Attracting some 1.45 million tourists a year, the village has also played a significant role in driving the development of surrounding villages. As a result, it has been recognized as a successful case in tourism-based poverty reduction by the World Tourism Alliance and crowned by China as “The Demonstration Village of China’s Poverty-relief Rural Tourism.”

Wu Xiangyang, head of Huangling Village, revealed to China Focus the secrets behind the village’s success.

First, he said, authorities launched an ambitious relocation program. Such programs, whereby rural residents living in remote regions are relocated to a more accessible location, had already proven successful across many parts of China. In the remote highlands of Tibet, for example, relocation programs had proven to provide residents with better access to public services and also greater commercial opportunities.

As part of Wuyuan’s relocation program, authorities were determined to preserve the Huizhou-style architecture, Wu said. To this end, more than 100 ancient buildings were transported brick-by-brick from across the region and rebuilt using traditional methods in Huangling Village.

To support the development of the tourism industry, authorities invested heavily in the region’s transport infrastructure. Now, all of the county’s villages are reachable within an hour by car from the airports of Huangshan, Jingdezhen and Sanqingshan. The north and south are well connected by the Beijing-Fuzhou high-speed railway, and the east and west are well connected by the Jiujiang-Jingdezhen-Fuzhou high-speed railway. Meanwhile, cable cars and suspension bridges provide easy access to the most remote mountainous villages.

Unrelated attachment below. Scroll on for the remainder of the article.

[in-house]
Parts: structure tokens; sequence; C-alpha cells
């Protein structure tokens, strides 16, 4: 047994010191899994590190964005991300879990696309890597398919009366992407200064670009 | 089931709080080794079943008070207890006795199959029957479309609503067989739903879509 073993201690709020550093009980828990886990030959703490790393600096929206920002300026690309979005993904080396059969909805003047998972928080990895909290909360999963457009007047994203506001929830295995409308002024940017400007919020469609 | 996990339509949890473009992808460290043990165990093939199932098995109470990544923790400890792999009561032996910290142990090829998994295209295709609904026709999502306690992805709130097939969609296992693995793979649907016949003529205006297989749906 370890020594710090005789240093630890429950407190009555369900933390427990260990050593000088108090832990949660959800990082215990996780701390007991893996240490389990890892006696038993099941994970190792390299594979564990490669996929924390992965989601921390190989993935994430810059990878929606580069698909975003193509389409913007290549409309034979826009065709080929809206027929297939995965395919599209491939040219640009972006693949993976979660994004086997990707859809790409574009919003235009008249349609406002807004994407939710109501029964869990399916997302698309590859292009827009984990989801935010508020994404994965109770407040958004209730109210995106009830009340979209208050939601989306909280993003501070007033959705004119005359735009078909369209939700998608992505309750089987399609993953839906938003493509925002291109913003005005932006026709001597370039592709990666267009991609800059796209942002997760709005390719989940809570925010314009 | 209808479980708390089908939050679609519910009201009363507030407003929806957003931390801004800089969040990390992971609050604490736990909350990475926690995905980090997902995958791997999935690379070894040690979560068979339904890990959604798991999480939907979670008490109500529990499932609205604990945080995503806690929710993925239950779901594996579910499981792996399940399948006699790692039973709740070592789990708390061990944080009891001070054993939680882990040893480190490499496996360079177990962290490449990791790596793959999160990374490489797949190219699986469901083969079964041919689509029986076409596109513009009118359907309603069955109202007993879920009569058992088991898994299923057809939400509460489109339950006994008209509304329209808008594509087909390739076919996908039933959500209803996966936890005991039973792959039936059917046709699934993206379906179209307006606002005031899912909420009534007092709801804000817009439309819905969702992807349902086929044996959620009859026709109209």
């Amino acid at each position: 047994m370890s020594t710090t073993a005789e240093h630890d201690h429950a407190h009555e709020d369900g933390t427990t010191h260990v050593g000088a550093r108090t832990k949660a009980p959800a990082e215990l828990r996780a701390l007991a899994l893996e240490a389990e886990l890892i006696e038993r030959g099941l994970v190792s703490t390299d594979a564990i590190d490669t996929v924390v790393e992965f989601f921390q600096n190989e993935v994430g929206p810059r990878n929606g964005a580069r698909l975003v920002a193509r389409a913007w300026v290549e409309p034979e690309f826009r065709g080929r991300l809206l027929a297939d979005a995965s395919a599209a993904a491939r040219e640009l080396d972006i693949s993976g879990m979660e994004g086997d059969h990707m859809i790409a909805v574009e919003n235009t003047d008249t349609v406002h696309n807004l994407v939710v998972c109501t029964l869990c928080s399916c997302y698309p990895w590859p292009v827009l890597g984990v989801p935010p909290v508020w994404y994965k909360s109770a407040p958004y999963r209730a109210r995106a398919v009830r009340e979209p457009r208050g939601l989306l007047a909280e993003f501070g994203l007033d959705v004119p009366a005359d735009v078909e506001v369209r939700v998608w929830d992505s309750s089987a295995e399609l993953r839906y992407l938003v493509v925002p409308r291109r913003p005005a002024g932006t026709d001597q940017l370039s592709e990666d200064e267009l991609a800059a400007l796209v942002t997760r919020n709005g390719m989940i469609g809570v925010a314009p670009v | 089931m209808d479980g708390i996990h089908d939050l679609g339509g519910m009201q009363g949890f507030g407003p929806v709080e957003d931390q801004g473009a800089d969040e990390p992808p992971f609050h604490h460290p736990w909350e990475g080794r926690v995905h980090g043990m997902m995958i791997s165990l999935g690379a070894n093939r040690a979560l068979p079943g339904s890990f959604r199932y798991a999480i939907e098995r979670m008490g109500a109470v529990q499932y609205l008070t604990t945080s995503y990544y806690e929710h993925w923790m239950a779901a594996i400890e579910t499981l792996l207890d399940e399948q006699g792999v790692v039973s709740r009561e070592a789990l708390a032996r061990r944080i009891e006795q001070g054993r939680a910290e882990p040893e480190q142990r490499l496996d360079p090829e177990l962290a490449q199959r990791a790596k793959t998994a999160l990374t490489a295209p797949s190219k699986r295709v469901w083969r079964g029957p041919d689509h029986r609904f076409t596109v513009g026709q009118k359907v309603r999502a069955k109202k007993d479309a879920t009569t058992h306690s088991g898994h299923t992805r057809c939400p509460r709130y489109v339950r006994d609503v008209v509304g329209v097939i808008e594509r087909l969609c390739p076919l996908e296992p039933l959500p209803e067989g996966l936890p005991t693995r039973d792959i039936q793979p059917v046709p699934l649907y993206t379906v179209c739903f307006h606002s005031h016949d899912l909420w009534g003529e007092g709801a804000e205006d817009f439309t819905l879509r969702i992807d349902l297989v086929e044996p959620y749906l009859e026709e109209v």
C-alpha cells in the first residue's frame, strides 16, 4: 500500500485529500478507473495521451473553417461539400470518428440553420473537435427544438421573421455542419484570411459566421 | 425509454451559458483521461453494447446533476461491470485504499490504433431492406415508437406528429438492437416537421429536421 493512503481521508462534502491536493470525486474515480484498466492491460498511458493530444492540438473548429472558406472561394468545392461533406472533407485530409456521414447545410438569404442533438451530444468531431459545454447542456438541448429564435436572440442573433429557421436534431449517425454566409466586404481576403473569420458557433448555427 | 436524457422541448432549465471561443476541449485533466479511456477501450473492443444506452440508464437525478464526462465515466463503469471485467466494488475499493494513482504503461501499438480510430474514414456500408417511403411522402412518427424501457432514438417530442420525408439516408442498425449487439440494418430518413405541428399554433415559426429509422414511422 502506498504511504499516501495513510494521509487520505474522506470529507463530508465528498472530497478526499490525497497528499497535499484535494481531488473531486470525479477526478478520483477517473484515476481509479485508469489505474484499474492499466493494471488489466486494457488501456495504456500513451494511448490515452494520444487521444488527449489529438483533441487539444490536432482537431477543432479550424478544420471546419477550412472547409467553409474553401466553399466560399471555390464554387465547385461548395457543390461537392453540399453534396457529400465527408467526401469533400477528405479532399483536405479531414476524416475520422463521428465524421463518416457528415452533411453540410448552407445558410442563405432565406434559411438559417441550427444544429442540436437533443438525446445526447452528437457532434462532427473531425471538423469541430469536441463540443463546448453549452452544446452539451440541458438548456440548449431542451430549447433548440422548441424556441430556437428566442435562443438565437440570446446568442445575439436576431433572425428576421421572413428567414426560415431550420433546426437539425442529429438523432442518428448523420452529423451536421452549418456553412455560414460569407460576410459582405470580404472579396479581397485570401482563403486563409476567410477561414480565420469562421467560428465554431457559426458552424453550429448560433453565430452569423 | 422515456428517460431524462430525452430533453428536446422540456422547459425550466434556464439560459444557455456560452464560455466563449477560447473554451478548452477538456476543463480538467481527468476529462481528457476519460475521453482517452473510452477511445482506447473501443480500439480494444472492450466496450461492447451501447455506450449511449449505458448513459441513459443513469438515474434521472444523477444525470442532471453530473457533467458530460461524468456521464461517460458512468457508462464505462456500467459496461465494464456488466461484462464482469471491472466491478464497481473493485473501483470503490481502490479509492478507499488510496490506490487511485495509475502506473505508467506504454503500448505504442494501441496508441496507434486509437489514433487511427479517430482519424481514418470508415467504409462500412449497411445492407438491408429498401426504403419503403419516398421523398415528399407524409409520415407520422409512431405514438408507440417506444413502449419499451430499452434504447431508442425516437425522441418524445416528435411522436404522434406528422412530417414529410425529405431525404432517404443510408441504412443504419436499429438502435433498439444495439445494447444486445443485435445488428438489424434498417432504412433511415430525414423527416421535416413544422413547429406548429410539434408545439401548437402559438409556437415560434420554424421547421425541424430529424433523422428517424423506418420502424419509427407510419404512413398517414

With the ancient houses successfully relocated and the necessary transport infrastructure complete, authorities moved to introduce legislation to preserve the local culture and heritage. Folk customs, including Anhui Opera, Nuo Dance, She Inkstone Making, and the Three Carvings construction method are protected as intangible cultural heritage.

Two Anhui-style opera singers perform for GYLD participants, Wuyuan, Jiangxi. Sept. 18, 2022. (Image courtesy of GYLD)

Finally, to protect against over-commercialization, authorities restricted the use of buildings for commercial purposes, allowing only one shop per street to sell the same items. Measures to support the development of the bed and breakfast (B&B) industry were also introduced.

Selina Liao and her husband Edward Gawne purchased an old mansion in Wuyuan in 2015, and after two years of renovations, opened a Chinese-English-style homestay. ‘Skywells,’ inspired by the signature feature of Huizhou-style house, combines Huizhou architecture and traditional English countryside décor.

After sharing pictures of their beautiful homestay on social media, it immediately became a hit with foreign visitors. “We posted information about the house on Facebook, and many of our friends said they wanted to come to China as a group,” said Edward.

Prior to the Covid-19 pandemic, over 90 percent of guests arrived from overseas. Now, almost all visitors are Chinese staycationers looking to experience Wuyuan’s unique landscape and culture. Edward and Selina said they are proud that people from all over the world can learn more about the traditions and folk customs of Wuyuan and admire the Chinese countryside.

“Most of our guests, especially those from overseas, had never heard of Jiangxi Province before. However, thanks to Skywells, now more and more people know a place called Wuyuan and then get to know more about Jiangxi,” said Selina. “We are so proud of that.”